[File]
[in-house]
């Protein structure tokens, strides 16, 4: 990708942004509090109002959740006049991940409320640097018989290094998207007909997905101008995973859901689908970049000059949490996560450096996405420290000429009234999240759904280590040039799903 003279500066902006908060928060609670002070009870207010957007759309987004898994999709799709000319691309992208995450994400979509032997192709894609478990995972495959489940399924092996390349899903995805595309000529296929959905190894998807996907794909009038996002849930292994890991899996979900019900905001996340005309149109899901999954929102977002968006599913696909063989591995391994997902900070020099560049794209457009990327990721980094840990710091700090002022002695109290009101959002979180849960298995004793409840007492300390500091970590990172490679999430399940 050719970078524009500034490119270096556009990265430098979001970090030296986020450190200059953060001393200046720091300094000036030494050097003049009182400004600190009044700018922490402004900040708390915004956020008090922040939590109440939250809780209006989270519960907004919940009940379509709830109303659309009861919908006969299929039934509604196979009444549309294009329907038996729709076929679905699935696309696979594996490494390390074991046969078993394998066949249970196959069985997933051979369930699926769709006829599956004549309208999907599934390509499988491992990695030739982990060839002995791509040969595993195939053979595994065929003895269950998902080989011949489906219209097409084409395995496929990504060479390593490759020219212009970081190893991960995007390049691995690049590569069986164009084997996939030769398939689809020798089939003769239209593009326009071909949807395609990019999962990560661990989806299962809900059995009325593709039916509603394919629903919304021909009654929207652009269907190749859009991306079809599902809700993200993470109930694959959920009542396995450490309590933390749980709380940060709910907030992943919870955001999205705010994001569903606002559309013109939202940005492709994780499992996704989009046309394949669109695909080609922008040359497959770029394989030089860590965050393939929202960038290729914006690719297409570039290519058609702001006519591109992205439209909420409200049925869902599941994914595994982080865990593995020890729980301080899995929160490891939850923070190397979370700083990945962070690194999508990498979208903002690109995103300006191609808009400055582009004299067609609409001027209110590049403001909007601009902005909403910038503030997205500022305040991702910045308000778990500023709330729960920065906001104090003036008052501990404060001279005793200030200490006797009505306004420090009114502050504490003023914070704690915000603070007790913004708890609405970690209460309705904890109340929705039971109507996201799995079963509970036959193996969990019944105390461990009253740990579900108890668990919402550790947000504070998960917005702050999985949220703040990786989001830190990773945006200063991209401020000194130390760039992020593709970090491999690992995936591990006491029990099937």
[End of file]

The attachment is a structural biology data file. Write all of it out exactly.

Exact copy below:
[in-house]
């Protein structure tokens, strides 16, 4: 990708942004509090109002959740006049991940409320640097018989290094998207007909997905101008995973859901689908970049000059949490996560450096996405420290000429009234999240759904280590040039799903 003279500066902006908060928060609670002070009870207010957007759309987004898994999709799709000319691309992208995450994400979509032997192709894609478990995972495959489940399924092996390349899903995805595309000529296929959905190894998807996907794909009038996002849930292994890991899996979900019900905001996340005309149109899901999954929102977002968006599913696909063989591995391994997902900070020099560049794209457009990327990721980094840990710091700090002022002695109290009101959002979180849960298995004793409840007492300390500091970590990172490679999430399940 050719970078524009500034490119270096556009990265430098979001970090030296986020450190200059953060001393200046720091300094000036030494050097003049009182400004600190009044700018922490402004900040708390915004956020008090922040939590109440939250809780209006989270519960907004919940009940379509709830109303659309009861919908006969299929039934509604196979009444549309294009329907038996729709076929679905699935696309696979594996490494390390074991046969078993394998066949249970196959069985997933051979369930699926769709006829599956004549309208999907599934390509499988491992990695030739982990060839002995791509040969595993195939053979595994065929003895269950998902080989011949489906219209097409084409395995496929990504060479390593490759020219212009970081190893991960995007390049691995690049590569069986164009084997996939030769398939689809020798089939003769239209593009326009071909949807395609990019999962990560661990989806299962809900059995009325593709039916509603394919629903919304021909009654929207652009269907190749859009991306079809599902809700993200993470109930694959959920009542396995450490309590933390749980709380940060709910907030992943919870955001999205705010994001569903606002559309013109939202940005492709994780499992996704989009046309394949669109695909080609922008040359497959770029394989030089860590965050393939929202960038290729914006690719297409570039290519058609702001006519591109992205439209909420409200049925869902599941994914595994982080865990593995020890729980301080899995929160490891939850923070190397979370700083990945962070690194999508990498979208903002690109995103300006191609808009400055582009004299067609609409001027209110590049403001909007601009902005909403910038503030997205500022305040991702910045308000778990500023709330729960920065906001104090003036008052501990404060001279005793200030200490006797009505306004420090009114502050504490003023914070704690915000603070007790913004708890609405970690209460309705904890109340929705039971109507996201799995079963509970036959193996969990019944105390461990009253740990579900108890668990919402550790947000504070998960917005702050999985949220703040990786989001830190990773945006200063991209401020000194130390760039992020593709970090491999690992995936591990006491029990099937």